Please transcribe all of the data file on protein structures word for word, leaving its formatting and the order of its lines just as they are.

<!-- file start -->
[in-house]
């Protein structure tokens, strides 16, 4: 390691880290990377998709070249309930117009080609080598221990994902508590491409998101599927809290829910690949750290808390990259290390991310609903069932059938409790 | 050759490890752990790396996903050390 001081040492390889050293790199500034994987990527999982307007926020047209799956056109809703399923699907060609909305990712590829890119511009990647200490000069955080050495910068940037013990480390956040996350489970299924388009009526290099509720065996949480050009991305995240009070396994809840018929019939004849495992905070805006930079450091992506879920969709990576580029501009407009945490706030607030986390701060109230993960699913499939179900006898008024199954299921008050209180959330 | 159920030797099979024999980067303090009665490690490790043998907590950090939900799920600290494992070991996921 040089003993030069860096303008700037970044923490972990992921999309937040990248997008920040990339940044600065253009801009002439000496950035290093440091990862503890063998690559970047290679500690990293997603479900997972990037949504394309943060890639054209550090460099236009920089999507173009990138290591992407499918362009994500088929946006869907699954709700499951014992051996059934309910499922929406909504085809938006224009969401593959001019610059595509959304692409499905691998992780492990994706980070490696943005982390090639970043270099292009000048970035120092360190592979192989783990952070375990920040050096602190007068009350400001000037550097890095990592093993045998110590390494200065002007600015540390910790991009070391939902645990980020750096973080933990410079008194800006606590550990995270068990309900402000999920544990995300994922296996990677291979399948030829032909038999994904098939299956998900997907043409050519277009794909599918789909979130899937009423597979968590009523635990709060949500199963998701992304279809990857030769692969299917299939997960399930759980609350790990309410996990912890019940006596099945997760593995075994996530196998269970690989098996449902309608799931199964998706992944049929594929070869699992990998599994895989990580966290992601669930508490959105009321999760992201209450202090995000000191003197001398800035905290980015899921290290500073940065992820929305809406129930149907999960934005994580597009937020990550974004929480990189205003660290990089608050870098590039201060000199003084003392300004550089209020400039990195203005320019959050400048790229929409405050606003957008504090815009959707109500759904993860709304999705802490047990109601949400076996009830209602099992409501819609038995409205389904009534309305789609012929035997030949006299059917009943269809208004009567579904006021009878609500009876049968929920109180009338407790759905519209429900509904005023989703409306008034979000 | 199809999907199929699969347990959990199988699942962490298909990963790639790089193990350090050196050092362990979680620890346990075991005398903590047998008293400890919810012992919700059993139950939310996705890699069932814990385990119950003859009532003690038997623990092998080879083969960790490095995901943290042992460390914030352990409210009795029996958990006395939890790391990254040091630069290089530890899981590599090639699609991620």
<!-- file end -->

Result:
[in-house]
């Protein structure tokens, strides 16, 4: 390691880290990377998709070249309930117009080609080598221990994902508590491409998101599927809290829910690949750290808390990259290390991310609903069932059938409790 | 050759490890752990790396996903050390 001081040492390889050293790199500034994987990527999982307007926020047209799956056109809703399923699907060609909305990712590829890119511009990647200490000069955080050495910068940037013990480390956040996350489970299924388009009526290099509720065996949480050009991305995240009070396994809840018929019939004849495992905070805006930079450091992506879920969709990576580029501009407009945490706030607030986390701060109230993960699913499939179900006898008024199954299921008050209180959330 | 159920030797099979024999980067303090009665490690490790043998907590950090939900799920600290494992070991996921 040089003993030069860096303008700037970044923490972990992921999309937040990248997008920040990339940044600065253009801009002439000496950035290093440091990862503890063998690559970047290679500690990293997603479900997972990037949504394309943060890639054209550090460099236009920089999507173009990138290591992407499918362009994500088929946006869907699954709700499951014992051996059934309910499922929406909504085809938006224009969401593959001019610059595509959304692409499905691998992780492990994706980070490696943005982390090639970043270099292009000048970035120092360190592979192989783990952070375990920040050096602190007068009350400001000037550097890095990592093993045998110590390494200065002007600015540390910790991009070391939902645990980020750096973080933990410079008194800006606590550990995270068990309900402000999920544990995300994922296996990677291979399948030829032909038999994904098939299956998900997907043409050519277009794909599918789909979130899937009423597979968590009523635990709060949500199963998701992304279809990857030769692969299917299939997960399930759980609350790990309410996990912890019940006596099945997760593995075994996530196998269970690989098996449902309608799931199964998706992944049929594929070869699992990998599994895989990580966290992601669930508490959105009321999760992201209450202090995000000191003197001398800035905290980015899921290290500073940065992820929305809406129930149907999960934005994580597009937020990550974004929480990189205003660290990089608050870098590039201060000199003084003392300004550089209020400039990195203005320019959050400048790229929409405050606003957008504090815009959707109500759904993860709304999705802490047990109601949400076996009830209602099992409501819609038995409205389904009534309305789609012929035997030949006299059917009943269809208004009567579904006021009878609500009876049968929920109180009338407790759905519209429900509904005023989703409306008034979000 | 199809999907199929699969347990959990199988699942962490298909990963790639790089193990350090050196050092362990979680620890346990075991005398903590047998008293400890919810012992919700059993139950939310996705890699069932814990385990119950003859009532003690038997623990092998080879083969960790490095995901943290042992460390914030352990409210009795029996958990006395939890790391990254040091630069290089530890899981590599090639699609991620």